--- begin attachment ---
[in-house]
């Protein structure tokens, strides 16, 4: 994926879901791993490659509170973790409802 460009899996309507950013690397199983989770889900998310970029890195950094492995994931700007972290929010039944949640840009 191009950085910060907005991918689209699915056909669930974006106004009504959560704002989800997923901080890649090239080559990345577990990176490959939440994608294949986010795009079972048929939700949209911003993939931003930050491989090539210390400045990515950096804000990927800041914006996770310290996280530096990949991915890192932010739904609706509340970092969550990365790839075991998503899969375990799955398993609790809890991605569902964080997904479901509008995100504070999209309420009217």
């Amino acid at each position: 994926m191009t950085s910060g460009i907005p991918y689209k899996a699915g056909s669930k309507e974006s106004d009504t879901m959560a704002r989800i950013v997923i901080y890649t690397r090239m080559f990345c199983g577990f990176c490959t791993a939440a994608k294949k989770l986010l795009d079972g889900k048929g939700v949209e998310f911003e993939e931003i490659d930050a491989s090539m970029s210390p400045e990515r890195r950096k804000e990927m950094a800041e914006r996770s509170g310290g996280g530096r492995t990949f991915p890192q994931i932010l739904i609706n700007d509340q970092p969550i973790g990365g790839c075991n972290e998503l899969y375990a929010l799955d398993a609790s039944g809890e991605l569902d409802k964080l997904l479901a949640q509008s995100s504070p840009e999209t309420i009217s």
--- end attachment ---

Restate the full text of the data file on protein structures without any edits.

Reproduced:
[in-house]
């Protein structure tokens, strides 16, 4: 994926879901791993490659509170973790409802 460009899996309507950013690397199983989770889900998310970029890195950094492995994931700007972290929010039944949640840009 191009950085910060907005991918689209699915056909669930974006106004009504959560704002989800997923901080890649090239080559990345577990990176490959939440994608294949986010795009079972048929939700949209911003993939931003930050491989090539210390400045990515950096804000990927800041914006996770310290996280530096990949991915890192932010739904609706509340970092969550990365790839075991998503899969375990799955398993609790809890991605569902964080997904479901509008995100504070999209309420009217």
């Amino acid at each position: 994926m191009t950085s910060g460009i907005p991918y689209k899996a699915g056909s669930k309507e974006s106004d009504t879901m959560a704002r989800i950013v997923i901080y890649t690397r090239m080559f990345c199983g577990f990176c490959t791993a939440a994608k294949k989770l986010l795009d079972g889900k048929g939700v949209e998310f911003e993939e931003i490659d930050a491989s090539m970029s210390p400045e990515r890195r950096k804000e990927m950094a800041e914006r996770s509170g310290g996280g530096r492995t990949f991915p890192q994931i932010l739904i609706n700007d509340q970092p969550i973790g990365g790839c075991n972290e998503l899969y375990a929010l799955d398993a609790s039944g809890e991605l569902d409802k964080l997904l479901a949640q509008s995100s504070p840009e999209t309420i009217s």